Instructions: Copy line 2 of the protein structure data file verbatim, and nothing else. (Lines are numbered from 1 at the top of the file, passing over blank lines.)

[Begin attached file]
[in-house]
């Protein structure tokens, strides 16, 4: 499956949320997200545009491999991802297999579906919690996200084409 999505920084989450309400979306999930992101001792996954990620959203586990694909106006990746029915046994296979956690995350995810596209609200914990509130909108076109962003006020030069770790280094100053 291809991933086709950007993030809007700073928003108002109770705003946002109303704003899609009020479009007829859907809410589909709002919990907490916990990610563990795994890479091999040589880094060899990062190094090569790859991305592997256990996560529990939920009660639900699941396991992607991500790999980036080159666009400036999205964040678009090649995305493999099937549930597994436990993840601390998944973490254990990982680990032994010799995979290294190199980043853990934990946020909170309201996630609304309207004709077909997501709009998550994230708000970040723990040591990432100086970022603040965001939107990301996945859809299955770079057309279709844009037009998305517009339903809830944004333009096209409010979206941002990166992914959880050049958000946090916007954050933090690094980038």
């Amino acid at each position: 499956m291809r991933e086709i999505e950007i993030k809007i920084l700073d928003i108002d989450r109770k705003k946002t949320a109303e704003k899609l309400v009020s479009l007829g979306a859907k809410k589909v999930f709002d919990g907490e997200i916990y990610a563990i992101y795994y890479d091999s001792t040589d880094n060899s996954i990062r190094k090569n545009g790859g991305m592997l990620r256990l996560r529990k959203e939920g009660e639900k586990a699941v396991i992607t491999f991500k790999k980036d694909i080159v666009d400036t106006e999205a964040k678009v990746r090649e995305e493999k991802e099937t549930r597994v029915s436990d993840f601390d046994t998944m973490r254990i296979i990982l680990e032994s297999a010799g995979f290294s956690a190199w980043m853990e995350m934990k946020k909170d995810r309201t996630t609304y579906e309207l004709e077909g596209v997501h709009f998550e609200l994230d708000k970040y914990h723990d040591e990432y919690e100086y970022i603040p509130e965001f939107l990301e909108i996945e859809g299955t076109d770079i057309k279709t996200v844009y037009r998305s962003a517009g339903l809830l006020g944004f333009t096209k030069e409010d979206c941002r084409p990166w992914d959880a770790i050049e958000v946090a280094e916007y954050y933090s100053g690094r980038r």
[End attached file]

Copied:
């Protein structure tokens, strides 16, 4: 499956949320997200545009491999991802297999579906919690996200084409 999505920084989450309400979306999930992101001792996954990620959203586990694909106006990746029915046994296979956690995350995810596209609200914990509130909108076109962003006020030069770790280094100053 291809991933086709950007993030809007700073928003108002109770705003946002109303704003899609009020479009007829859907809410589909709002919990907490916990990610563990795994890479091999040589880094060899990062190094090569790859991305592997256990996560529990939920009660639900699941396991992607991500790999980036080159666009400036999205964040678009090649995305493999099937549930597994436990993840601390998944973490254990990982680990032994010799995979290294190199980043853990934990946020909170309201996630609304309207004709077909997501709009998550994230708000970040723990040591990432100086970022603040965001939107990301996945859809299955770079057309279709844009037009998305517009339903809830944004333009096209409010979206941002990166992914959880050049958000946090916007954050933090690094980038």